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War is not over when it's over : women speak out from the ruins of war / Ann Jones.

By: Jones, Ann, 1937-.
Material type: materialTypeLabelBookPublisher: New York : Metropolitan Books, 2010Edition: 1st ed.Description: 273 p. : ill. ; 22 cm.ISBN: 9780805091113; 0805091114.Subject(s): Women and war | War victims | Victims of violent crimes | Women -- Violence againstDDC classification: 363.34/984082 Online resources: Contributor biographical information | Publisher description | Sample text
Contents:
Introduction: war is not healthy -- C�te d'Ivoire: "Gr�ce � l'appareil" -- Liberia: "Life can change-- " -- Sierra Leone: girls -- The Democratic Republic of the Congo: rape -- Burmese refugees in Thailand: someplace else -- Iraqi refugees in Jordan, Syria, Lebanon: blown apart -- Afterword: it's not over.
Summary: In 2007, the International Rescue Committee, which brings relief to countries in the wake of war, wanted to understand what really happened to women in war zones. Answers came through the point and click of a digital camera. On behalf of the IRC, Ann Jones spent two years traveling through Africa, East Asia, and the Middle East, giving cameras to women who had no other means of telling the world what war had done to their lives.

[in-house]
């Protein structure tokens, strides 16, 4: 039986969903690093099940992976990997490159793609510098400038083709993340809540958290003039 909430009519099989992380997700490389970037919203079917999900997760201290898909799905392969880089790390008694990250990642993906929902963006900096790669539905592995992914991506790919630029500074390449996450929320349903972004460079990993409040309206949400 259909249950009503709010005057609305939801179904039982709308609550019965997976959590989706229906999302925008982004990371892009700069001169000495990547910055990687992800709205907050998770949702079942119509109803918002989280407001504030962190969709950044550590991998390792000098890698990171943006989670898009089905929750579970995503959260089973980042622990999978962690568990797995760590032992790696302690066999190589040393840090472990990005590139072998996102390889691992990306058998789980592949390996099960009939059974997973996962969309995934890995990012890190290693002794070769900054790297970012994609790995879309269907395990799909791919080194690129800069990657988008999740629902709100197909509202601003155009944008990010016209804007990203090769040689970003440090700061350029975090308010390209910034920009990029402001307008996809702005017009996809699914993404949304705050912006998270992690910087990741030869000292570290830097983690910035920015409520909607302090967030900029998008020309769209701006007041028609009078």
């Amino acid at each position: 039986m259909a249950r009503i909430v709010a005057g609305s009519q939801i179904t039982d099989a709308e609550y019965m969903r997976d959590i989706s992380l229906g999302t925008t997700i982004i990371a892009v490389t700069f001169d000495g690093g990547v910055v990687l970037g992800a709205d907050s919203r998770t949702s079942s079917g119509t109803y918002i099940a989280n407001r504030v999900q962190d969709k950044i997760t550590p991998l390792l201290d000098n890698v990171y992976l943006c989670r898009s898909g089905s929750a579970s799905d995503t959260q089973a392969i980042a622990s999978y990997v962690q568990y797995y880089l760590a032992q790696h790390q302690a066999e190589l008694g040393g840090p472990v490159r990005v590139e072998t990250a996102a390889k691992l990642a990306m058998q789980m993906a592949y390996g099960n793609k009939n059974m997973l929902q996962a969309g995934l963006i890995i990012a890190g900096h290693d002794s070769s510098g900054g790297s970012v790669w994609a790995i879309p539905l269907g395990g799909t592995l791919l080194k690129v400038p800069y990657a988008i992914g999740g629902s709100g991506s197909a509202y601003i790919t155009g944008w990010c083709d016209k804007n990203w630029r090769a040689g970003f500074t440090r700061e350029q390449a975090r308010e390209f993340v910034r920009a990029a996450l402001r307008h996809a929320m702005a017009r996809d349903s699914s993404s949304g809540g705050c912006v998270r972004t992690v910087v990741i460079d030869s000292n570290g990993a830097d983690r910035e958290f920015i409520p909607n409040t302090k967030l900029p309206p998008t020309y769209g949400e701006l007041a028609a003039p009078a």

List(s) this item appears in: Global Studies Reading List
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Item type Current location Call number Status Date due Barcode
Non-fiction Non-fiction Lancaster
363.34 JON (Browse shelf) Available LA32176000150904

Includes bibliographical references and index.

Introduction: war is not healthy -- C�te d'Ivoire: "Gr�ce � l'appareil" -- Liberia: "Life can change-- " -- Sierra Leone: girls -- The Democratic Republic of the Congo: rape -- Burmese refugees in Thailand: someplace else -- Iraqi refugees in Jordan, Syria, Lebanon: blown apart -- Afterword: it's not over.

In 2007, the International Rescue Committee, which brings relief to countries in the wake of war, wanted to understand what really happened to women in war zones. Answers came through the point and click of a digital camera. On behalf of the IRC, Ann Jones spent two years traveling through Africa, East Asia, and the Middle East, giving cameras to women who had no other means of telling the world what war had done to their lives.

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